U.S. DEPARTMENT OF THE INTERIORBUREAU OF LAND MANAGEMENT
Plonkers Trials Club at Cougar Buttes
"Caught between a rock and hard place," has a different meaning for participants of the observed motorcycle trials sponsored by the Plonkers Trials Club. On Sunday March 4, 2012, approximately thirty participants used their skills to navigate, balance, and maintain control of their bikes through numerous technical challenges at Cougar Buttes. Participants were divided into seven different classes: Novice, Sportsmen, Intermediate, Club-Men, Advanced, Expert, or Pro. (text continues below)
The objective of a trials event is not speed, but technique and maintaining complete control of your bike through a technical designed course. Event Officials watched each participant one-by-one going through their section of the course to see if participants put their feet down onto the ground. If they do, they are given one penalty point each time, officially called a "dab." If they put their foot down a second time that would be two dabs, and if done a third time, three dabs. If they put their foot down more than three times, they would receive the maximum penalty score of five for that section of the course. If the engine dies, the participant rolls backward, or they go out of bounds, it is considered a failure for that section of the course and participants would receive five points for that section. Participants rode the loop three times, giving them a chance to improve their technique each time around. At the end, the total scores are added up and the participant with the lowest overall score wins for that class level. (text continues below)
The motorcycles are not your average off-road built bikes. They are specially designed bikes that weigh approximately 150 pounds, have a half gallon gas tank, and have no seat on them -- since you are standing the entire time through the course. The gearing inside the bikes is engineered to go at much slower speeds with a lot of torque to get up and over various obstacles. The tires are specialty tires that use low pressure, as low as 4 psi, to get the "gummy rubber" effect to help increase traction, which in turn means better control. It is not uncommon to see participants stop, hop around, and/or balance themselves on the motorcycle without moving for long periods of time, without ever putting their foot down on the ground, as they determined their course of travel over or around an obstacle. Many participants will walk through the section prior to riding it to pick their line of travel and get an idea of how to approach the various obstacles. Only one participant is allowed into the section of course at a time, so event staff could closely observe and score each participant as they go through that section of the course.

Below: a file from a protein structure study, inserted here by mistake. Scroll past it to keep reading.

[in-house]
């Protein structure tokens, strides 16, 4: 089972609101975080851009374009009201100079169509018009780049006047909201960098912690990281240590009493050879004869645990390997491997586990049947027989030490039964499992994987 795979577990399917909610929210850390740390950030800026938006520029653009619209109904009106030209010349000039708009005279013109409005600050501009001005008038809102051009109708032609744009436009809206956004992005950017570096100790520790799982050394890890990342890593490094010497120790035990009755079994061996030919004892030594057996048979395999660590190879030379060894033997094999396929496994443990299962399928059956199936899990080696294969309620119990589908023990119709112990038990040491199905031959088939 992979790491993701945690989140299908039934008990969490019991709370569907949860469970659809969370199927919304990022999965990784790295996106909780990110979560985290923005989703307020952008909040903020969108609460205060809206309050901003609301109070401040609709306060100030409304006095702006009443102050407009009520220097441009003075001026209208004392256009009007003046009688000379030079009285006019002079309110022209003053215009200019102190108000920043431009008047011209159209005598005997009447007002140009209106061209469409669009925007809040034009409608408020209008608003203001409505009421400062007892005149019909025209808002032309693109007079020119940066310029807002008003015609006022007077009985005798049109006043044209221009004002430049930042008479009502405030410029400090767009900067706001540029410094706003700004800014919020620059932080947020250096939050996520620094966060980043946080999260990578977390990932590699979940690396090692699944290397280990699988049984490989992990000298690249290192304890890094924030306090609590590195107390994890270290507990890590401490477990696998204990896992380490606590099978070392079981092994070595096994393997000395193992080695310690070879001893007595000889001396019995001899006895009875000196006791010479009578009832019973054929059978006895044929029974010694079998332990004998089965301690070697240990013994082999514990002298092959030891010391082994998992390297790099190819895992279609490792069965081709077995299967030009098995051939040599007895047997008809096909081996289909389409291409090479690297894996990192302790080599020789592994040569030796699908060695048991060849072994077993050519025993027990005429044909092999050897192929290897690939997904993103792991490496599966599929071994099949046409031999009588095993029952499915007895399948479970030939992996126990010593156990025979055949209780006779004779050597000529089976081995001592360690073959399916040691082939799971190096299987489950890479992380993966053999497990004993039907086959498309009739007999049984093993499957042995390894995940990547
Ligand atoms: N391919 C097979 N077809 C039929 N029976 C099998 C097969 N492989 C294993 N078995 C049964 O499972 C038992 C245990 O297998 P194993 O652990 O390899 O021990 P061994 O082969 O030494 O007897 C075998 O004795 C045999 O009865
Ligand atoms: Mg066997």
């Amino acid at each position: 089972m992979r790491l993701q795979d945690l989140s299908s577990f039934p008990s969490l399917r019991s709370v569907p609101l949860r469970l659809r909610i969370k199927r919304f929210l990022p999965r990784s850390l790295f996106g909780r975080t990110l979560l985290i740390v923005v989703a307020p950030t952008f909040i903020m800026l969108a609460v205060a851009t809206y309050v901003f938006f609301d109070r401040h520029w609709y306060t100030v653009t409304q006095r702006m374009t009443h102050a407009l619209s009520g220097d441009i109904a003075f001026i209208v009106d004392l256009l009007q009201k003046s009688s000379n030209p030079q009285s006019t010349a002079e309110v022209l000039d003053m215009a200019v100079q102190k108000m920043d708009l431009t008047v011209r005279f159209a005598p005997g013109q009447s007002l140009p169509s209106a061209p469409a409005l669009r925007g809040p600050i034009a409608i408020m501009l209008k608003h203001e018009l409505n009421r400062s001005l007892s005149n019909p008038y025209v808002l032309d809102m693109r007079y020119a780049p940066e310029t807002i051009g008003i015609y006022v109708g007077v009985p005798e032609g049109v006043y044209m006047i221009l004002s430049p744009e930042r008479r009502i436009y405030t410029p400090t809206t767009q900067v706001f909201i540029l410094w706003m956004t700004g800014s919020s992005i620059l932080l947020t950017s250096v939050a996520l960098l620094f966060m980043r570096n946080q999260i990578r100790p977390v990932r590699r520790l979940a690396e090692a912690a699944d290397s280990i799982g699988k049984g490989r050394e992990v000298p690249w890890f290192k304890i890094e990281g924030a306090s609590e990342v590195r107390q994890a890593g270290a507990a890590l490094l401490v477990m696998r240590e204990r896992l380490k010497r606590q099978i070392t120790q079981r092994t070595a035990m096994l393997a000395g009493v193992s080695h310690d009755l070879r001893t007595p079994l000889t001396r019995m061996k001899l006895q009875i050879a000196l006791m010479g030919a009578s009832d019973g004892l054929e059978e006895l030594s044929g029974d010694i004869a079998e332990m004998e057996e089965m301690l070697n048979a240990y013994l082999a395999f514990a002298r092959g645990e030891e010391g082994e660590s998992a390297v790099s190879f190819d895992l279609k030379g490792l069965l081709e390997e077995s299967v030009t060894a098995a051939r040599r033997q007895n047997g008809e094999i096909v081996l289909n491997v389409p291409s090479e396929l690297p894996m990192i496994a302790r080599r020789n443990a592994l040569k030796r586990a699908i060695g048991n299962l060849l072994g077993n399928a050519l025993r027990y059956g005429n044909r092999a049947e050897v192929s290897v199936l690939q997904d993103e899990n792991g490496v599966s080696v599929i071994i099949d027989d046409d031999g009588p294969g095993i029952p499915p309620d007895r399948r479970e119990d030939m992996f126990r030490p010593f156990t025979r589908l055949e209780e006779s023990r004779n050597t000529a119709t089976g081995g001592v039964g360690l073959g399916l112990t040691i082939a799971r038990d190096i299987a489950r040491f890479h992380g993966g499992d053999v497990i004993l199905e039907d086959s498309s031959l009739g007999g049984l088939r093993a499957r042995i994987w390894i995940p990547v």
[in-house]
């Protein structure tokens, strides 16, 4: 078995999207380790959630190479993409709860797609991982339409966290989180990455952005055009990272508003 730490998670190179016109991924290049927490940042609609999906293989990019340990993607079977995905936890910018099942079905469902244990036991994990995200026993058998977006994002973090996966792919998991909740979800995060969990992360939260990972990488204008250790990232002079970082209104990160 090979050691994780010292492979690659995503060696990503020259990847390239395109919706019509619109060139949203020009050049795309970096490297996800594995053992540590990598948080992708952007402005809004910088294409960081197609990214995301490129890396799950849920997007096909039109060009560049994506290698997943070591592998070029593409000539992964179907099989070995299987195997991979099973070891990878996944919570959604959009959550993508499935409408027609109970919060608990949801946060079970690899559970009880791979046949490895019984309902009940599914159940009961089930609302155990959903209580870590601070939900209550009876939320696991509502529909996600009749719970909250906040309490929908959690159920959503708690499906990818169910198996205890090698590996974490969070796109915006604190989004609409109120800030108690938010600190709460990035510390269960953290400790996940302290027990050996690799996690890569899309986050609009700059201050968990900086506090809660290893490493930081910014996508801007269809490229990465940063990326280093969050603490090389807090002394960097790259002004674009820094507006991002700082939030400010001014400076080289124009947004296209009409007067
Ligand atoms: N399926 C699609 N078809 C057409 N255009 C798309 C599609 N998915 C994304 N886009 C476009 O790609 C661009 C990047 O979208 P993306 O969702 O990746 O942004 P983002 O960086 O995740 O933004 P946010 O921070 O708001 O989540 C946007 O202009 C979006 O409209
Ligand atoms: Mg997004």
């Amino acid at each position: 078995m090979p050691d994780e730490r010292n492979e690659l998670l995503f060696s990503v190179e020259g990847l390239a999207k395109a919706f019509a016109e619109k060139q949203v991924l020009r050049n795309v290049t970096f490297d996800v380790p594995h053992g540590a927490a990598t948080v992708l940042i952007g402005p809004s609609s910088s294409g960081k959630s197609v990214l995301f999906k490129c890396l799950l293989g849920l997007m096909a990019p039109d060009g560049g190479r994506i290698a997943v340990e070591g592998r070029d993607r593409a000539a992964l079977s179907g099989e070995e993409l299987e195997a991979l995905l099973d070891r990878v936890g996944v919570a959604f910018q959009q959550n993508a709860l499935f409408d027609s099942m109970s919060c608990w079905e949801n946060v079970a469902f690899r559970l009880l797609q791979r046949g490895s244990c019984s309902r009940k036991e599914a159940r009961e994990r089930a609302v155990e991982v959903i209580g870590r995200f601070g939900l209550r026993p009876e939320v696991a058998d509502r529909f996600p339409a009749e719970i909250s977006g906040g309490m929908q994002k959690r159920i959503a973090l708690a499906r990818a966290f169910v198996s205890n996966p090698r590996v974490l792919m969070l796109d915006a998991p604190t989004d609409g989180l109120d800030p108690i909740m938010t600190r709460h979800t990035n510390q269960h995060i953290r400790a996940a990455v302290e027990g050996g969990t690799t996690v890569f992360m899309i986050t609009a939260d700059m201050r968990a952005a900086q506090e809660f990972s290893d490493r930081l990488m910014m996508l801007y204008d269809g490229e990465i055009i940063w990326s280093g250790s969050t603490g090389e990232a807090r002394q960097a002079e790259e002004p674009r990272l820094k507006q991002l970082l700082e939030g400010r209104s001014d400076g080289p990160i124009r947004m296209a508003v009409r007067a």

Observed motorcycle trials originated in Europe, and tend to draw huge crowds to stadiums to watch participants go over built courses of rocks, waterfalls, logs, etc. Here in America, the popularity is still growing. Charlie Rowlett, a Plonkers Trials Club Official, described motorcycle trials as "The best kept secret in the world of motorcycling."
The Plonkers Trials Club name originated back in the early 1970s and originated from the term "plonking," which is an European term meaning to "hop" or "skip" like rocks skipping on a water's surface.
Cougar Buttes, which is made up of large granite boulders, is a popular area for off-highway vehicle enthusiasts, as well as for commercial filming. Plonkers chose the popular Cougar Butte area because it is a natural formed landscape which provides several different challenging levels for the different classification levels of participants. The hard granite rock also provides excellent traction to the specially designed bikes, which helps participants clear the various obstacles. Cougar Buttes is located on the southwest section of Johnson Valley OHV Area.
- Rusty Gates, outdoor recreation planner, BLM Barstow Field Office (March 5, 2012)